Congratulations! You’re engaged and about to go on what should be the greatest adventure of your life!
Of course, in your mind, you’re working through all the ways the two of you can successfully navigate any stormy waters that might brew. You make plans and prepare, discussing everything to ensure the marriage starts off on the right foot.
But one area where couples struggle is when it comes to finances. Maybe you’ll have the preliminary talks (What do you do? How much do you make?), but a survey from the National Foundation for Credit Counseling has revealed that 70% of people had ‘negative feelings’ about discussing money with their fiancé.
20% of those surveyed believed that a real, in-depth conversation would either end in a fight or the end of the engagement altogether. The consequences of this are devastating!
Lack of Communication Reveals Nasty Surprises
We’re all different in the way we approach money. These differences can lead to difficulty after the wedding. Our views often come from our parents and the way money has been spent around the house as a kid. If your parents helped you get a savings account at an early age, you’ll be more likely to save.
On the other hand, if you received a lot of gifts and weren’t taught to save, saving might not be in your vocabulary. This often leads to a rift between couples who were raised differently. They join in matrimony only to find out their spouse is a huge spender and has been hiding a massive pile of debt under their mattress.
Now that debt belongs to you. Isn’t marriage fun?
This is why money problems are the number one cause for divorce in the United States. Couples who don’t communicate later regret it and are often ambushed by a partner who doesn’t share their same views. And when incomes are combined and bank accounts are shared, those can be dangerous waters to tread.
Improving Your Odds
If you’re intent on having a successful marriage and NOT becoming another statistic, then you’re going to have to get over the fear of having the talk you need to have with your future spouse. It’s 100% CRUCIAL for a good marriage to get the financial stuff situation beforehand.
Here are some ideas to help ensure you’re financially prepared for marriage:
1) Don’t start off your marriage in debt.
Weddings are expensive. They are often one of the most expensive milestones in our lives, next to getting the house and the car. As much as we dream about having this extravagant wedding, full of beauty and wonder, it can set your marriage back in the long run. It doesn’t exactly set a good tone going forward starting out your lives together in debt.
The average wedding in the U.S. costs $25,000, and that’s without the honeymoon or any of the other expenses that come with marriage. How many years will it take you to pay off that one single day? Plan a budget and stick to it! Sticking to the budget is the difficult part, as the cost of a wedding can add up fast.
2) Have the difficult talk.
Be aware of your partner’s financial situation. Are they a spender? Are you a saver? It’s okay to have different ideologies towards money, but it requires a lot of open communication to make it right. Sit down with your partner and make sure you have a serious, but non-judgmental review of their spending habits. Go over their debts and a talk about ways to make it work.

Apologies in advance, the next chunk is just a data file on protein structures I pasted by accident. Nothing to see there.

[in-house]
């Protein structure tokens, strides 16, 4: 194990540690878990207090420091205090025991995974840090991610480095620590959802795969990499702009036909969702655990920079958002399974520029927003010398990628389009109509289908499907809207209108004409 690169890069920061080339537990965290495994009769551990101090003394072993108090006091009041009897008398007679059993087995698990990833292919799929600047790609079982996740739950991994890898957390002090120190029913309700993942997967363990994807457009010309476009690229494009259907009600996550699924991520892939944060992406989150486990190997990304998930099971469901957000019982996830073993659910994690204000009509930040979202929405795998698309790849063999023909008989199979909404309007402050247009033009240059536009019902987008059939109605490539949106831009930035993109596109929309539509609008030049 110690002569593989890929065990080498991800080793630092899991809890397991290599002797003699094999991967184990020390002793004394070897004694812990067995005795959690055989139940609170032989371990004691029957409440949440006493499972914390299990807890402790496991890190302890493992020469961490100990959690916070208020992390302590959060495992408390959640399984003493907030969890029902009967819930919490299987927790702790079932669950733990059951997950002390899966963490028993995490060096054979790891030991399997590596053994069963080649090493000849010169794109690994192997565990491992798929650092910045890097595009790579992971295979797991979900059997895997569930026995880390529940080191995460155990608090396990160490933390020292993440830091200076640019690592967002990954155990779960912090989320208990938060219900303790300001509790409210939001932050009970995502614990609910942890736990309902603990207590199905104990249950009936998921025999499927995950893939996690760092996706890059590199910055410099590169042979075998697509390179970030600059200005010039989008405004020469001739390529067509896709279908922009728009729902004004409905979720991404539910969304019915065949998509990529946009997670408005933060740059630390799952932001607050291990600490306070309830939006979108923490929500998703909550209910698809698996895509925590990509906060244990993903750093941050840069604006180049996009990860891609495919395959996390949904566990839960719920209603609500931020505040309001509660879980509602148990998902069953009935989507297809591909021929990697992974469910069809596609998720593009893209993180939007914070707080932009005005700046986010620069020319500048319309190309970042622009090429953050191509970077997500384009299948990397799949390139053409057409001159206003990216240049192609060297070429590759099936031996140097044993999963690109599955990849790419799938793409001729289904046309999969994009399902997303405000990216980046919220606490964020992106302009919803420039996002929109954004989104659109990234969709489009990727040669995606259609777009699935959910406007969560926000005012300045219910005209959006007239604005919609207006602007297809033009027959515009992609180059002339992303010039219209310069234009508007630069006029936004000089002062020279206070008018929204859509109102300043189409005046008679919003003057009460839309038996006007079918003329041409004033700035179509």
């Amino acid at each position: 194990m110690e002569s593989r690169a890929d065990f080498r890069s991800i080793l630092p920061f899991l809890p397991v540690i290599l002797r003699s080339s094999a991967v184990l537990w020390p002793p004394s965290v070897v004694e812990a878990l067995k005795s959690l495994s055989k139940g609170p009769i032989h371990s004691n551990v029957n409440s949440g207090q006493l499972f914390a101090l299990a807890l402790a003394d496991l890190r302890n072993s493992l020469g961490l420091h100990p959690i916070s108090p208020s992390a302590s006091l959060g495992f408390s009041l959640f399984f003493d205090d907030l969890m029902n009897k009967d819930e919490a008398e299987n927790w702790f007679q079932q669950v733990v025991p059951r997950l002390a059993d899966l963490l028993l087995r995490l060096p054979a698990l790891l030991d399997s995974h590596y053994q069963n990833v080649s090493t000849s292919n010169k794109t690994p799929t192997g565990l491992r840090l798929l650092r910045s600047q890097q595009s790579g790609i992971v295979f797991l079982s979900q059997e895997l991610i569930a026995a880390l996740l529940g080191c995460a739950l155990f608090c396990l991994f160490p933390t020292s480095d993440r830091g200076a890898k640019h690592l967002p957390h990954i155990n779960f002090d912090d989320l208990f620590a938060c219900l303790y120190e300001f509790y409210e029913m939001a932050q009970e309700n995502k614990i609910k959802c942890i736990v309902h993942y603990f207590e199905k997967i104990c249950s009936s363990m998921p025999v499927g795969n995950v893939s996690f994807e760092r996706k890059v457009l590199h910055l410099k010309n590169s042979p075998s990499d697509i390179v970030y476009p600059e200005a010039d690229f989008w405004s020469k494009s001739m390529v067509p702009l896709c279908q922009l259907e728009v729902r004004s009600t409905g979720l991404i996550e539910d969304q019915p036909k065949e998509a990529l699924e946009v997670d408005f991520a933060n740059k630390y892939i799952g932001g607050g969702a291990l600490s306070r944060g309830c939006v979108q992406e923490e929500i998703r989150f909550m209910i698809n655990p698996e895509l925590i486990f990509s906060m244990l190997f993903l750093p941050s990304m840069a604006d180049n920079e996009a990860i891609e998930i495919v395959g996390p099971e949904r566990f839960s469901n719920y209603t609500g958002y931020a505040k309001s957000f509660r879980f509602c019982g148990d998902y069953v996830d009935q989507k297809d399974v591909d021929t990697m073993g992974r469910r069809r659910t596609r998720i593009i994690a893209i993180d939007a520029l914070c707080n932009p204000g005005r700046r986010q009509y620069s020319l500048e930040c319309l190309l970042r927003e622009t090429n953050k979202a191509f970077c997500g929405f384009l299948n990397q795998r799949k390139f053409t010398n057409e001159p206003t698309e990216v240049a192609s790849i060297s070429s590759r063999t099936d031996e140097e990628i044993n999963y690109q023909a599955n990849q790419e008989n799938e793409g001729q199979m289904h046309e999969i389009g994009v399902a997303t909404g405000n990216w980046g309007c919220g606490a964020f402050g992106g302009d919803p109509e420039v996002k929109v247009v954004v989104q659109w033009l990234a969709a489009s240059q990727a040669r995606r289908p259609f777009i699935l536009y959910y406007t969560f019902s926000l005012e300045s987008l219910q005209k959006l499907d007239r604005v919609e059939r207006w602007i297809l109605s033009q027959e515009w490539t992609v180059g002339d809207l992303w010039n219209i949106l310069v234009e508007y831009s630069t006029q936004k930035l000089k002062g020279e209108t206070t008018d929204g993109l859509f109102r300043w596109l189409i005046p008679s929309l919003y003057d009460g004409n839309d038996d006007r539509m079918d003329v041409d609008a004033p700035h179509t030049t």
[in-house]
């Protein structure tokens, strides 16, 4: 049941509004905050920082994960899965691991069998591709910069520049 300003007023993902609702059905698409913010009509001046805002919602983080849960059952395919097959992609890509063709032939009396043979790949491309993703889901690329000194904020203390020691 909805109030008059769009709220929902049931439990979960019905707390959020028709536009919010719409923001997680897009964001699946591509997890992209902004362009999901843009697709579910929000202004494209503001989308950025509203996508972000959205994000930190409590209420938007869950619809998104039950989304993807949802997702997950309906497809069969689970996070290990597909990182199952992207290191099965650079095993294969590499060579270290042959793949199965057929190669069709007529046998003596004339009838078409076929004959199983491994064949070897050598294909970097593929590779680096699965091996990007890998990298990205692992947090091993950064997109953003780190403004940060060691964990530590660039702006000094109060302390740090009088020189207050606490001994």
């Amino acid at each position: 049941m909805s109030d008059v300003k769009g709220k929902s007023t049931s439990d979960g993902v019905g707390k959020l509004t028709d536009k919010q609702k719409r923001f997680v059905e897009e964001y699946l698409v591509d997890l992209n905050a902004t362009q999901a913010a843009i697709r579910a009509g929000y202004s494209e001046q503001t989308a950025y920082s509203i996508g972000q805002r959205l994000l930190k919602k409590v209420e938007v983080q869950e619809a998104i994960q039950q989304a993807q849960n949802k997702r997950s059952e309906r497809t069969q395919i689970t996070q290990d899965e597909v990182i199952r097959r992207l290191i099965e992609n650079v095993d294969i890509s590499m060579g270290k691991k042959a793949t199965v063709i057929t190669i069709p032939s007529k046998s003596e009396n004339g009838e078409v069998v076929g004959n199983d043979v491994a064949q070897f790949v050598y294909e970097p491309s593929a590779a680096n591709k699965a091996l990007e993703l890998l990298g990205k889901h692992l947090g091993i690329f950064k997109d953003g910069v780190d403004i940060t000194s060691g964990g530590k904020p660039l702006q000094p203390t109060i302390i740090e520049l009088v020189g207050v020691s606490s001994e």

If you’re a saver, try to be understanding that people make a lot of mistakes when they’re younger. Most people often don’t know how to save, especially when they’re single and don’t need to. Now that things are getting real and responsibilities are piling up, it’s time to get serious and work out a budget together.
3) Build up your savings.
Married couples often live to their max on both incomes. If you buy a house, you’re most likely going to do it together with the mortgage based on what you both make together. That’s perfectly fine, but what if one of you loses your job? This is where being financially prepared can save your marriage from a ton of heartache and frustration.
The vast number of divorces over money happen when times are difficult. The economy slows down, jobs are hard to come by, and the family loses out. That’s why it’s more important, especially in the beginning, to forgo some comforts to put that money into a savings account. Build up at least six months’ worth of emergency savings in case the worst happens.
4) Plan, but take your time getting there.
There’s no doubt you spent a lot of time daydreaming about white picket fences and a yard full of kids from the moment you feel in love. To go along with building up your savings, hold off on making the big purchases for a while. It’s not going to hurt to rent a decent apartment for a few years while you build up your savings.
Do you really need the top of the line car or the best cable package? Whatever the case may be, sit down and plan out your future. Cut spending while you can, save as much as possible, and keep your plans close to your heart. Write down a timeline with your goals in place. Maybe buy a house in 5 years rather than right at the beginning.
Are you prepared for children? I wouldn’t be surprised if many kids born are happy little accidents. You can plan for them all you want, but they have a knack of showing up when you least expect them to. Either way, these are all things you should sit down together and talk about. Write up a budget, determine what will go into savings, and grow together.